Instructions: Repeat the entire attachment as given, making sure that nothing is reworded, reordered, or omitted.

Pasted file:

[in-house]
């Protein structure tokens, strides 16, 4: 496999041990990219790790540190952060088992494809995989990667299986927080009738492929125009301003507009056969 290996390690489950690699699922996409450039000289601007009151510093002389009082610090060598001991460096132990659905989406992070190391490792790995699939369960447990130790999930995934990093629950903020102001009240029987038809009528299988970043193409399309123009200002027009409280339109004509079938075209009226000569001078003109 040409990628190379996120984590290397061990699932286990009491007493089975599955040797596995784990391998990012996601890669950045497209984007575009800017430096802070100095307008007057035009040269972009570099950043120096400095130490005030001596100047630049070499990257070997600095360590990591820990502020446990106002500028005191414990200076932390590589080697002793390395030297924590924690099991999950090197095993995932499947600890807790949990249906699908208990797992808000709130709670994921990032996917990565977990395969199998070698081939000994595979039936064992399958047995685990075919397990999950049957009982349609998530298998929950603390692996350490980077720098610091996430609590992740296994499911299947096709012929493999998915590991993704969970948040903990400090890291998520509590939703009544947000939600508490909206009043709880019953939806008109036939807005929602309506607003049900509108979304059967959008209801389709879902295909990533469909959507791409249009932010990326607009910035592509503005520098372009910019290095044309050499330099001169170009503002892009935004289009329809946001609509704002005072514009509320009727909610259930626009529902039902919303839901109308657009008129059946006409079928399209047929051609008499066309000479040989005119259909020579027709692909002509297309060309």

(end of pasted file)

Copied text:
[in-house]
């Protein structure tokens, strides 16, 4: 496999041990990219790790540190952060088992494809995989990667299986927080009738492929125009301003507009056969 290996390690489950690699699922996409450039000289601007009151510093002389009082610090060598001991460096132990659905989406992070190391490792790995699939369960447990130790999930995934990093629950903020102001009240029987038809009528299988970043193409399309123009200002027009409280339109004509079938075209009226000569001078003109 040409990628190379996120984590290397061990699932286990009491007493089975599955040797596995784990391998990012996601890669950045497209984007575009800017430096802070100095307008007057035009040269972009570099950043120096400095130490005030001596100047630049070499990257070997600095360590990591820990502020446990106002500028005191414990200076932390590589080697002793390395030297924590924690099991999950090197095993995932499947600890807790949990249906699908208990797992808000709130709670994921990032996917990565977990395969199998070698081939000994595979039936064992399958047995685990075919397990999950049957009982349609998530298998929950603390692996350490980077720098610091996430609590992740296994499911299947096709012929493999998915590991993704969970948040903990400090890291998520509590939703009544947000939600508490909206009043709880019953939806008109036939807005929602309506607003049900509108979304059967959008209801389709879902295909990533469909959507791409249009932010990326607009910035592509503005520098372009910019290095044309050499330099001169170009503002892009935004289009329809946001609509704002005072514009509320009727909610259930626009529902039902919303839901109308657009008129059946006409079928399209047929051609008499066309000479040989005119259909020579027709692909002509297309060309």